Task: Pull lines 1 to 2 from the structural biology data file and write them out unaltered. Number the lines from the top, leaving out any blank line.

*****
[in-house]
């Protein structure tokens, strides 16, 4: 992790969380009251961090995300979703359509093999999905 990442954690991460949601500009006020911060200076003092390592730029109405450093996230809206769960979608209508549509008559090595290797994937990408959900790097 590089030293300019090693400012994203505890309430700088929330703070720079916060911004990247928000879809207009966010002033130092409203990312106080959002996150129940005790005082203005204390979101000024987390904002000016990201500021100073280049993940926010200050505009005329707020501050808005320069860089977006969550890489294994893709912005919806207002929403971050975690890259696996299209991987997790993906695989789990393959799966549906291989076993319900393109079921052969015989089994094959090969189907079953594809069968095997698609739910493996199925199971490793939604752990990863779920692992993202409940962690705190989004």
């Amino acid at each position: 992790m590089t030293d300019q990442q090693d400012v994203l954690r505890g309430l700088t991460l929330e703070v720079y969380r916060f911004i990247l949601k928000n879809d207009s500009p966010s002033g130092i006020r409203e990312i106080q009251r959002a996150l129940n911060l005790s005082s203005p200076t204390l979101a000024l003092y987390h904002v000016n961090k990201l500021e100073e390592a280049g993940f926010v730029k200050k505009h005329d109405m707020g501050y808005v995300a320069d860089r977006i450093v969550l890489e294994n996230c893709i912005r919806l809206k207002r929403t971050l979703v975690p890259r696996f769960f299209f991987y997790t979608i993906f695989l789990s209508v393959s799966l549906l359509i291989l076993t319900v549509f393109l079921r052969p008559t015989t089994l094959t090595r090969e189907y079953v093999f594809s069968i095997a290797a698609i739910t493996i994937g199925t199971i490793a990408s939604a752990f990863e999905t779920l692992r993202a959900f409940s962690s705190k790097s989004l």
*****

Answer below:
[in-house]
């Protein structure tokens, strides 16, 4: 992790969380009251961090995300979703359509093999999905 990442954690991460949601500009006020911060200076003092390592730029109405450093996230809206769960979608209508549509008559090595290797994937990408959900790097 590089030293300019090693400012994203505890309430700088929330703070720079916060911004990247928000879809207009966010002033130092409203990312106080959002996150129940005790005082203005204390979101000024987390904002000016990201500021100073280049993940926010200050505009005329707020501050808005320069860089977006969550890489294994893709912005919806207002929403971050975690890259696996299209991987997790993906695989789990393959799966549906291989076993319900393109079921052969015989089994094959090969189907079953594809069968095997698609739910493996199925199971490793939604752990990863779920692992993202409940962690705190989004």